9*8. XI. MAY 23, 1903.] NOTES AND QUERIES.
members of Oriel. 'Oriel Muniments,' 30 Oct., 1417, and 3 Dec., 1421 ; Rannie's ' Oriel Coll.,' 48, 49.
Walter Libert (Lyhert, Lyart, Lyard, Le
Hart), p. 32. Son of a miller at Lanteglos by
Fowey ; Cornish Fellow, ExeterColl., summer,
1420, to autumn, 1425 ; not B. A. in 1420, M.A.,
B.D., D.D. ; rector of Lamarsh, Essex, 1427
-(patron, Margaret Beaufort) ; of Tilling-
ham, 1428 (patron, the king) ; Principal of
St. Martin's Hall in St. John's parish, 1444 ;
rebuilt chancel of St. Mary's, Oxford, 1462
(Wood's ' City,' i. 595 ; ii. 19); rector of Hyam,
Som.; of Nettleton, Wilts, 1434-41 (patron, the
Abbot of Glastonbury, Phillipps, i. 125, 132) ;
Fellow of Oriel, 15 July, 1425, as B.A. ; Pro-
vost, 1 June, 1435 (reg. of Bishop Grey of
Lincoln, 4 June, 1435); res. 28 Feb., 1445/6;
Bishop of Norwich, 24 Jan., 1445/6; confessor
to the queen, ambassador to ISavoy, 1449 ;
d. Hoxne, 17 May, 1472 ; his "body stone" is
still in the cathedral, the sculptured roof of
which was built by him. E. M. Goulburn,
- The Ancient Sculptures in the Roof of Nor-
wich Cathedral,' 1876; Blomefield's 'Norfolk,'
i. 131, ii. 380-2, 488, iii. 535 ; William of Wor-
cester, 113, 307 ; Gutch, i. 605-8; iii. 127, 131,
287; Peshall, 57, 66; Burrows's 'All Souls','
25 ; Gascoigne, pp. xviii, Ixvii-lxviii, 28, 40, 42,
215; Westcote's' Devon,' 603; WallisVCornw.
Reg.,' 374; 'Political Poems and Songs,' ed.
Wright (Rolls Series), ii. pp . Ivii, 233 ; ' Statutes
of Oriel,' p. 26; 'Oriel Muniments,' 16 July,
1425, 4 June, 1436, 22 Feb., 1445/6, 13 Aug.,
1446 ; Rannie's ' Oriel Coll.,' 58 ; Newcourt,
ii. 74, 361, 598 ; 'All Souls' Archives,' 154, 159,
289 ; ' Bodleian Charters,' 224, 358 ; Clark's
' Oxford Colleges,' 104-5, 123; Ramsay's ' Lan-
caster and York,' ii. 129 ; Oxford Archit.
Soc., N.S., i. 174, iv. 325; T. G. Jackson's
'Church of St. Mary the Virgin, Oxford'
(1897), 113, 119, 213; 'Hist. Comm.,' v. 485
Nat. Biog.,' i. 344; ' Bibl. Corn.,' 211, 1219 'Coll. Corn.,' 325; 'D.N.B.,' xxxiv. 325 ' a M. Waltero Lyhert
per viam mutui super uiiam obligacionem comuni sigillo sigillatam " ; autumn, 1447 "iiiid. Pencaer pro una litera concepta domino Norevic. episcopo." A. R. BAYLEY.
MANIOC : ITS ETYMOLOGY. No dictionary has yet explained how Brazilian mandiocc became shortened to our manioc. Manio( came into English through French, which shifts the investigation to French ground French dictionaries recognize various ortho graphics, but make no attempt to determin their relative dates.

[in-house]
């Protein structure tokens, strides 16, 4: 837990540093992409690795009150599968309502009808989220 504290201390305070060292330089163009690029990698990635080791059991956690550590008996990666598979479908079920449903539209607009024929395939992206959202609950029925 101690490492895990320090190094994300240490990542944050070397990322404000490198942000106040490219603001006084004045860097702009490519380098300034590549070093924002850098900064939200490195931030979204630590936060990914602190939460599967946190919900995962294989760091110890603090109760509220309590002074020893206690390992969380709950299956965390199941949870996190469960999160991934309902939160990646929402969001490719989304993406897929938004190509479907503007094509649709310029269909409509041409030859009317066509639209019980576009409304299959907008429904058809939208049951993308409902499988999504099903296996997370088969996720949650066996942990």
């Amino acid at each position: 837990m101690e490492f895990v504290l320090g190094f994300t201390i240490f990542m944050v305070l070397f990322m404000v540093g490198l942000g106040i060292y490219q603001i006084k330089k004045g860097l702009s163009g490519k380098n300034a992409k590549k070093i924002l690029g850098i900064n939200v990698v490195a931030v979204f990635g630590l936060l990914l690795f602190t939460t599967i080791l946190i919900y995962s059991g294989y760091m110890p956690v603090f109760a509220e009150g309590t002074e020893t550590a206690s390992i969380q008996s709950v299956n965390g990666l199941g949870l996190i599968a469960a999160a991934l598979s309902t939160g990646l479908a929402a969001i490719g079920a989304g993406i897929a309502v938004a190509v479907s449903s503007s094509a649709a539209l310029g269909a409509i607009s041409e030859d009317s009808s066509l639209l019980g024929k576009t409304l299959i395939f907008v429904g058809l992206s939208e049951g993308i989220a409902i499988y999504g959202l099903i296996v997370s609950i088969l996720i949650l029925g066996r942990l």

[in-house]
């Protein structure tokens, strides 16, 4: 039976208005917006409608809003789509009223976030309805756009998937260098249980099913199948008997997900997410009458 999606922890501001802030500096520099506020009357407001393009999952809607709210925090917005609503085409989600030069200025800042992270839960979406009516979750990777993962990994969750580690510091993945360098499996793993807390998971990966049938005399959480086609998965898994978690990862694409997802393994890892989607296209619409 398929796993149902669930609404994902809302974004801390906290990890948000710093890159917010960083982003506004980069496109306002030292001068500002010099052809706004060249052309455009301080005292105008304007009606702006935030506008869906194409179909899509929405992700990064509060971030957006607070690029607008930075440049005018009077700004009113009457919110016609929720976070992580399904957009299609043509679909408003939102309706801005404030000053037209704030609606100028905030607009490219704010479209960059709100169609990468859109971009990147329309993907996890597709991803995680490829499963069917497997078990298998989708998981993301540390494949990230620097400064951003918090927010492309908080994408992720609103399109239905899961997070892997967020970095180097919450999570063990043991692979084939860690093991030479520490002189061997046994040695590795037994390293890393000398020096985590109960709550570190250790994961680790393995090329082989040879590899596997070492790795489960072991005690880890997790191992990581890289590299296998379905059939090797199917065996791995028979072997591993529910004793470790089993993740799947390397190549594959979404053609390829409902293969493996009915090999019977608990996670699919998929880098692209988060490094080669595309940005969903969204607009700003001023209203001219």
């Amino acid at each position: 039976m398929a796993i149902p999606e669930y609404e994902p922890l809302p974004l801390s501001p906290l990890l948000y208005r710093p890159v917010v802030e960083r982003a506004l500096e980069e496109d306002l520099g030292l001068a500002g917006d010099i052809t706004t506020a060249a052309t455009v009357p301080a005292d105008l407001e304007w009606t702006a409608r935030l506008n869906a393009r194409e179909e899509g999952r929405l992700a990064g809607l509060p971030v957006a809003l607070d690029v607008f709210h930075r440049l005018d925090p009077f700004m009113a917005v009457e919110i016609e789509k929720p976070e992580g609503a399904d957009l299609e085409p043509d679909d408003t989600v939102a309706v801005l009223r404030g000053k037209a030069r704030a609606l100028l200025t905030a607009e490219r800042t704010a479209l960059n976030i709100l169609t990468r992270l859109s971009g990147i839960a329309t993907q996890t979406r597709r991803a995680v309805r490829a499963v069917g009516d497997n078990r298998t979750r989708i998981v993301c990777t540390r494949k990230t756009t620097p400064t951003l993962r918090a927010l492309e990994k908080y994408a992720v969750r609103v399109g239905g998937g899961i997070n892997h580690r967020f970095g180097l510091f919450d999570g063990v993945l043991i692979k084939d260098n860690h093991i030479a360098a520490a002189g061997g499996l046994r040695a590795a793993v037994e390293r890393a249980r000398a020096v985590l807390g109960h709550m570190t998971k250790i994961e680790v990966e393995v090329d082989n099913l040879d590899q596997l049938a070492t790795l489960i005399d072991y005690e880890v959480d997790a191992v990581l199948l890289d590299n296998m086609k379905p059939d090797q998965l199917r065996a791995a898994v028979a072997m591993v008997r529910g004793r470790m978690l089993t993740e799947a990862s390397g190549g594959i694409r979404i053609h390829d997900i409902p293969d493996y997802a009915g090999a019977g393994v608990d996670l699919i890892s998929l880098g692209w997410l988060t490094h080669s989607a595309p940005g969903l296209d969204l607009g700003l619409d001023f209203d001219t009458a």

According to my own reading, the mos corrupt, manihot, is also the oldest, appear
ng as early as 1558 (in Thevet). In 1614 Claude d'Abbeville improved this to manioch. rom 1658 onwards mandioque appears, and n 1762 the Academy recognized the latter s the standard spelling, but ultimately eplaced it by manioc, which, though less iccurate, was more popular. The interchange n these examples of nd and n scarcely calls or comment, as, even in the mouths of the ndians, mandioca is readily simplified to nanioca. Of greater interest is the omission }y Claude d'Abbeville of the final vowel -a. ["his omission is not confined to the word under discussion ; he and his contemporaries ihow other cases of it, writing pac for paca, lep for peba (a kind of armadillo), &c.
It would seem that the final unstressed -a )f the Tupi language was so lightly pro- nounced as to be barely audible. It is some proof of this that the cognate dialect spoken n Paraguay, called Guarani, cut off not only ihe final unstressed -a, but even the preceding consonant. Thus the Paraguayan form of mandioca is mandio, which is actually used n some English books, e.g., Dobrizhoffer's Account of the Abipones,' 1822, vol. i. p. 89, has, " The roots of the mandio afforded them rood." JAS. PLATT, Jun.
' BAY" = EMBANKMENT. "Item dicunt quod baya vivarii tradita fuit ad emendan- dum per consilium Petri de Leya pro xxij marcis" ('Rotuli Hundredorum,' ii. 41 b). The date here is 1254, the earliest quotation in the 'N.E.D. ' being 1581. S. O. ADDY.
W. PEKKINS, FELLOW OF CHRIST'S COLLEGE. There is a catalogue of the works of this once popular writer in the ' Athense Cantabr.,' and 1 apprehend it is nearly complete. But I have a copy of a sermon of his published during his life, the title of which is " The True Gaine : more in worth then all the goods in the world. Phil., c. 3. v. 7. Printed by John Legat, Printer to the Universitie of Cambridge 1601." This is not to be found in the list of works in the ' Athense.' The name is not on the title-page, but " The epistle Dedicatorie' is signed " your W. in all dutie to command, W. Perkins." S. ARNOTT.
PHINEAS PETT. If at any time Phineas Pett, naval architect in the time of James I., has been described as Sir Phineas, this should be corrected, as he was not a knight. He appears as plain Phineas in the ' Catalogue of National Portraits,' April, 1866. He there stands under a rock (1 saw the portrait), his hand on a projecting crag. He has a long face and brown flowing hair. A ship occupies